Which Joe gave his name to ‘sloppy joes’? We look at five interesting sandwiches and their lexical origins.
1US A short gown fastened in the back, worn by hospital patients.
- ‘Nicholson has a gift for physical comedy, swaying dizzily in a hospital johnny that unflatteringly reveals his derrière.’
2British Used as a name for an unknown man, often suggesting that he is unimportant or insignificant.‘the security johnny insists that you sign the visitors' book’
insignificant person, nobody, nonentity, non-person, gnat, insect, cipher, pygmyView synonyms
- ‘What would the advertising johnnies say about that insult to the Herald's core demographic?’
- ‘It was just those terrible scientist johnnies!’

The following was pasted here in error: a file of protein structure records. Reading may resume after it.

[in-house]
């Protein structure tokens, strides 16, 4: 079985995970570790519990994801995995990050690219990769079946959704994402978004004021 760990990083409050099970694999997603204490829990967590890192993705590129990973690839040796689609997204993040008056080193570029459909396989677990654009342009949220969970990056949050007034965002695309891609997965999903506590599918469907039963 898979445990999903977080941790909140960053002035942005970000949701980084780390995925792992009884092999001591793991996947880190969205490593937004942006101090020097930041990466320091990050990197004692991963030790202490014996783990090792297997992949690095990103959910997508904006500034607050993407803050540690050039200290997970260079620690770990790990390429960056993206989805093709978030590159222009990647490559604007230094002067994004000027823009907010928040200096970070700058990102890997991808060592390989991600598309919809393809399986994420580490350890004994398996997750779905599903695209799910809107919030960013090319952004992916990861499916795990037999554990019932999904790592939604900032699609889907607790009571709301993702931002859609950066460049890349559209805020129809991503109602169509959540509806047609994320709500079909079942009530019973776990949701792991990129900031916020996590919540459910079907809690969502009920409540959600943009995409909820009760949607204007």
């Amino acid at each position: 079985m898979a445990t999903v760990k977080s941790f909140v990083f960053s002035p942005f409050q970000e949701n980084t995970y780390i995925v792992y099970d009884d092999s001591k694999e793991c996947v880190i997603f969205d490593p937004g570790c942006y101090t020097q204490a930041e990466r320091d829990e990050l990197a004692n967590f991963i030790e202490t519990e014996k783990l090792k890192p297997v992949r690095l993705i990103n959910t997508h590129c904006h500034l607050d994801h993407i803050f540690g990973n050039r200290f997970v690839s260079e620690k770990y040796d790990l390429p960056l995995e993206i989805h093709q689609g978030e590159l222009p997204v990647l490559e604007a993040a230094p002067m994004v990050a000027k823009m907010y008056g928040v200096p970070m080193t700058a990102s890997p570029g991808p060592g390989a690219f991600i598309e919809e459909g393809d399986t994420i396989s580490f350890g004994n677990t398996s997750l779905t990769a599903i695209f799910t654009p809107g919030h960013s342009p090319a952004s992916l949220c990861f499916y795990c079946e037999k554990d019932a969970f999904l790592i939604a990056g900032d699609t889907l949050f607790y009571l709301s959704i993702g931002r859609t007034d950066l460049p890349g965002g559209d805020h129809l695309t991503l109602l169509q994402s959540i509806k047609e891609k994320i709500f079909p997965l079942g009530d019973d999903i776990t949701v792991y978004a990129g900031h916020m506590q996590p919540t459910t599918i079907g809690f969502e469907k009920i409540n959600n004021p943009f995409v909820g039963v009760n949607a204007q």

- ‘One fella on the bus seemed particularly pleased with himself and not unjustly the crowd called him a johnny.’
- ‘Whereas the British want to see children's faces light up with joy, those foreign johnnies prefer to scare the living daylights out of them.’
Late 17th century ( johnny): nickname for the given name John.
We take a look at several popular, though confusing, punctuation marks.
From Afghanistan to Zimbabwe, discover surprising and intriguing language facts from around the globe.
The definitions of ‘buddy’ and ‘bro’ in the OED have recently been revised. We explore their history and increase in popularity.